Why all of this context, you may ask?

Well, unless you are particularly versed in obscure figures from the political canon the figure of Miguel Serrano is doubtless as unknown to you as he was to Nazgul (and indeed, as it transpires, Alex). Some internet research reveals pretty quickly, however, that he was in essence a Chilean neo-nazi philospher who propounded some pretty 'out there' theories that have become part of a movement called Esoteric Hitlarism.

To whit: "Miguel Serrano (10 September 1917 – 28 February 2009) was a Chilean diplomat, explorer and author of poetry, books (including 'The Golden Ribbon: Esoteric Hitlerism' in 1978, and 'Adolf Hitler: the Last Avatar' in 1984) Serrano is one of a number of Nazi esotericists who regard the "Aryan blood" as originally extraterrestrial. Serrano's forceful and anti-modernist neo-Gnostic philosophy - Esoteric Hitlerism - claims to elucidate the extraterrestrial origin of the Hyperborean-descended Aryans, image-bearers of the godhead, and postulates a global conspiracy against them by an evil inferior godlet: the Demiurge, worshipped by the Jews, lord of planet Earth, spawner of the primitive hominid stocks, and author of all base materiality.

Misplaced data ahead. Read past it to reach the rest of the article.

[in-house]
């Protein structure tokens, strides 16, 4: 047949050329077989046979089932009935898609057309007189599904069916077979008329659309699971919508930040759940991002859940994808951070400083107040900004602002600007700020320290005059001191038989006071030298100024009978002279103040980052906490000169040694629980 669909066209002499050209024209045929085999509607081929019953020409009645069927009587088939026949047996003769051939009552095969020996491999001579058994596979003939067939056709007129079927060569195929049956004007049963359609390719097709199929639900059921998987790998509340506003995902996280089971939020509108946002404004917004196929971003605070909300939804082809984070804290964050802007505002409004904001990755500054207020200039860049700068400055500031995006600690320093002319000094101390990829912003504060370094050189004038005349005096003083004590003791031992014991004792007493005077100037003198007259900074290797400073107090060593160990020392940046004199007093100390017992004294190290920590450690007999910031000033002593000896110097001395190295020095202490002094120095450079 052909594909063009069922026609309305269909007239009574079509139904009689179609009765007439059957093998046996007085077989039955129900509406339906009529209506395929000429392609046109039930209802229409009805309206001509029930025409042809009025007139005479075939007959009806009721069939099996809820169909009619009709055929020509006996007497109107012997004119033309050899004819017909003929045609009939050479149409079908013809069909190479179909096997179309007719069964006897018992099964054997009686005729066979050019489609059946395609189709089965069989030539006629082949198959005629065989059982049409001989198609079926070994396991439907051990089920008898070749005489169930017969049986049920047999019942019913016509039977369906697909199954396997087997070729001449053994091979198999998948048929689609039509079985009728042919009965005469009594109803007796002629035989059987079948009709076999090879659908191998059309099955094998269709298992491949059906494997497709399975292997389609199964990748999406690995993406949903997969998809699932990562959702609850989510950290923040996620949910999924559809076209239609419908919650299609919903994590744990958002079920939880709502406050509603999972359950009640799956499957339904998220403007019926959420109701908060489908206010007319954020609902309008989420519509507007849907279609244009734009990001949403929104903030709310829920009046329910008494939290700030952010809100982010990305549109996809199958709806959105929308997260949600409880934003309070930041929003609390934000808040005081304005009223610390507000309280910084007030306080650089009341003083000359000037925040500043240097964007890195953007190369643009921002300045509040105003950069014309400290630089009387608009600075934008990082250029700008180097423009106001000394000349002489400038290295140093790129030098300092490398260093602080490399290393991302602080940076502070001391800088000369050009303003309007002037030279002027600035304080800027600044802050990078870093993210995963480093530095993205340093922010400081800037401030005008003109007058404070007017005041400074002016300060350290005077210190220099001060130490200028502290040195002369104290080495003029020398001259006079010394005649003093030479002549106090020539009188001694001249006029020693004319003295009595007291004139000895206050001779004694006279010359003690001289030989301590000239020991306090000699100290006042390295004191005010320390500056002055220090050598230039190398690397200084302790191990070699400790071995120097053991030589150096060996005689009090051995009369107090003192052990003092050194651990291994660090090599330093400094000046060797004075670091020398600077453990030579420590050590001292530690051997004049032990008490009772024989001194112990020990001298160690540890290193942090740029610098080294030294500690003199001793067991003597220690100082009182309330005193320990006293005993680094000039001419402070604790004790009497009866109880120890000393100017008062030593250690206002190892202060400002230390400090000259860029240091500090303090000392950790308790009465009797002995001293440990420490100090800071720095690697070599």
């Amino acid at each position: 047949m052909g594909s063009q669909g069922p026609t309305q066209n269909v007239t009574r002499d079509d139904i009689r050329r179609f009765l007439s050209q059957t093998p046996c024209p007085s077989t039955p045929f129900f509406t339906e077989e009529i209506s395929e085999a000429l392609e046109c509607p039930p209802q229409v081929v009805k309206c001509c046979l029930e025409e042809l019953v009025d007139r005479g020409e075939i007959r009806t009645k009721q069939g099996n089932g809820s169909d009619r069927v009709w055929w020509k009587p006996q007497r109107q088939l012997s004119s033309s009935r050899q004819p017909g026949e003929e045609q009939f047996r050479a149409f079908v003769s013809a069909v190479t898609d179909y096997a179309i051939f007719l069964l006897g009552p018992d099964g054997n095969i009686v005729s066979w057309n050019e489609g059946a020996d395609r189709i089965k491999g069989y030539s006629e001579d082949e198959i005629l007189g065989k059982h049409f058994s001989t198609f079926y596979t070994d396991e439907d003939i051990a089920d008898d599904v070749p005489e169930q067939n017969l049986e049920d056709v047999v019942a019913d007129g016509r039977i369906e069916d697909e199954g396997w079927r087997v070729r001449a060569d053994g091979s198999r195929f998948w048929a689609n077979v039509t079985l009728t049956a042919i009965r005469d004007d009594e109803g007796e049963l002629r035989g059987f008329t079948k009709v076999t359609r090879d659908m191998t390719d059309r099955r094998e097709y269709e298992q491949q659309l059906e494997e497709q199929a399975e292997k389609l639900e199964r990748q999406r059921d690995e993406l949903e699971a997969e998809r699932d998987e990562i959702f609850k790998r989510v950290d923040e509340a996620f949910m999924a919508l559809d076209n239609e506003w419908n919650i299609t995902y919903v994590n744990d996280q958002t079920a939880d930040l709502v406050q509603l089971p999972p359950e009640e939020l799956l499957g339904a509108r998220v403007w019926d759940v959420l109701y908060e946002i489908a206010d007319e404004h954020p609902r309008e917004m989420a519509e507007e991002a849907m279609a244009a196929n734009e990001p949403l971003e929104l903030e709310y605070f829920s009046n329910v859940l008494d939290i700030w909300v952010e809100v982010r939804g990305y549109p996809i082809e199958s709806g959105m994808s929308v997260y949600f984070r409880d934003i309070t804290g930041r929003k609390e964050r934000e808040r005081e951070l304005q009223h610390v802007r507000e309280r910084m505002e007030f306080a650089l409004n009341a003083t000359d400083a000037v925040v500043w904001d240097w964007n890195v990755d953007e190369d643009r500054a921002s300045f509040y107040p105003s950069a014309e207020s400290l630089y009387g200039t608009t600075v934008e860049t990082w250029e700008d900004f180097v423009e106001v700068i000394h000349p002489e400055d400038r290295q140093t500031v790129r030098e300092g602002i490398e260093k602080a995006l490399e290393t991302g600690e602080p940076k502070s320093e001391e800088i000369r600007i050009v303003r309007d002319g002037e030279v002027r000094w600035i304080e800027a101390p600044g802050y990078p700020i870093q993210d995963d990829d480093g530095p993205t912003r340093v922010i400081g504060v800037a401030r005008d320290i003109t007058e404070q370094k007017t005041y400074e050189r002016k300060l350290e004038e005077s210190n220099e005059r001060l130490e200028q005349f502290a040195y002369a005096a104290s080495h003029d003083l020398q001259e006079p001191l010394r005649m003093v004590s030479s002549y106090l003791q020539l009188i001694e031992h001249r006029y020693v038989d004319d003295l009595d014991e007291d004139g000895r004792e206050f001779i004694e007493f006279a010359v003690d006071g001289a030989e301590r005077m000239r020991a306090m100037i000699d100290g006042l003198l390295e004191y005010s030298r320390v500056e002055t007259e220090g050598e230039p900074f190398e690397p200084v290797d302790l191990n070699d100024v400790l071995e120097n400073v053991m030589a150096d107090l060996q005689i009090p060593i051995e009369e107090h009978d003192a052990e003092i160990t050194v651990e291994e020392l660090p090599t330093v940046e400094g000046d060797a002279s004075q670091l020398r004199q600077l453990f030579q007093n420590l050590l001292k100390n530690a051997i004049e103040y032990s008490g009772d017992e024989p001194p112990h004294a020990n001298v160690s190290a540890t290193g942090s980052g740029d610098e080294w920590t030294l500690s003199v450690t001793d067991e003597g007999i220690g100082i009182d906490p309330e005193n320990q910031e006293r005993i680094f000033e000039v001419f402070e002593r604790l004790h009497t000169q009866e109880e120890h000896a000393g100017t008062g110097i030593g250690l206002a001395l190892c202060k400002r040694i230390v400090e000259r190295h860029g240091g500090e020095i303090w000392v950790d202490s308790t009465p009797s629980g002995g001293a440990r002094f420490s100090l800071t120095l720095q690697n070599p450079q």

The term Esoteric Hitlarism (or Esoteric Nazism) refers to semi-religious developments of Nazism in the post-World War II period. After 1945, esoteric elements of the Third Reich were developed into new völkisch (German: "ethnic") religions of white identity. Examples of post-war Nazi mystical philosophies include Esoteric Hitlerism and the Tempelhofgesellschaft. Esoteric Hitlerism includes the race-specific, pre-Christian religion (including references to Hinduism) of some Nazis Serrano finds mythological evidence for the extraterrestrial origins of man in the Nephilim [fallen angels] of the Book of Genesis.